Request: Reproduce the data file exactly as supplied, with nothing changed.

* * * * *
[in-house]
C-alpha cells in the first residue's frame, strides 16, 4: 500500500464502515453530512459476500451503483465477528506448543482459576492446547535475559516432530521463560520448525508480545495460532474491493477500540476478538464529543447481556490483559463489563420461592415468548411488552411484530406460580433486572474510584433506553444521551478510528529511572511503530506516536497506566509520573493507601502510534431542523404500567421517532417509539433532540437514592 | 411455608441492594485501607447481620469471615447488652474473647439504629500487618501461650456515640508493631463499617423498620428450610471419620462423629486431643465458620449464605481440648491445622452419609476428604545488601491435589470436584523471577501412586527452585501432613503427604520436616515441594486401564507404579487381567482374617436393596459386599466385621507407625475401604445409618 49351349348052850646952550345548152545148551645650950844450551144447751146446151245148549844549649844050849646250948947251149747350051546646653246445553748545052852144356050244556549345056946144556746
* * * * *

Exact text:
[in-house]
C-alpha cells in the first residue's frame, strides 16, 4: 500500500464502515453530512459476500451503483465477528506448543482459576492446547535475559516432530521463560520448525508480545495460532474491493477500540476478538464529543447481556490483559463489563420461592415468548411488552411484530406460580433486572474510584433506553444521551478510528529511572511503530506516536497506566509520573493507601502510534431542523404500567421517532417509539433532540437514592 | 411455608441492594485501607447481620469471615447488652474473647439504629500487618501461650456515640508493631463499617423498620428450610471419620462423629486431643465458620449464605481440648491445622452419609476428604545488601491435589470436584523471577501412586527452585501432613503427604520436616515441594486401564507404579487381567482374617436393596459386599466385621507407625475401604445409618 49351349348052850646952550345548152545148551645650950844450551144447751146446151245148549844549649844050849646250948947251149747350051546646653246445553748545052852144356050244556549345056946144556746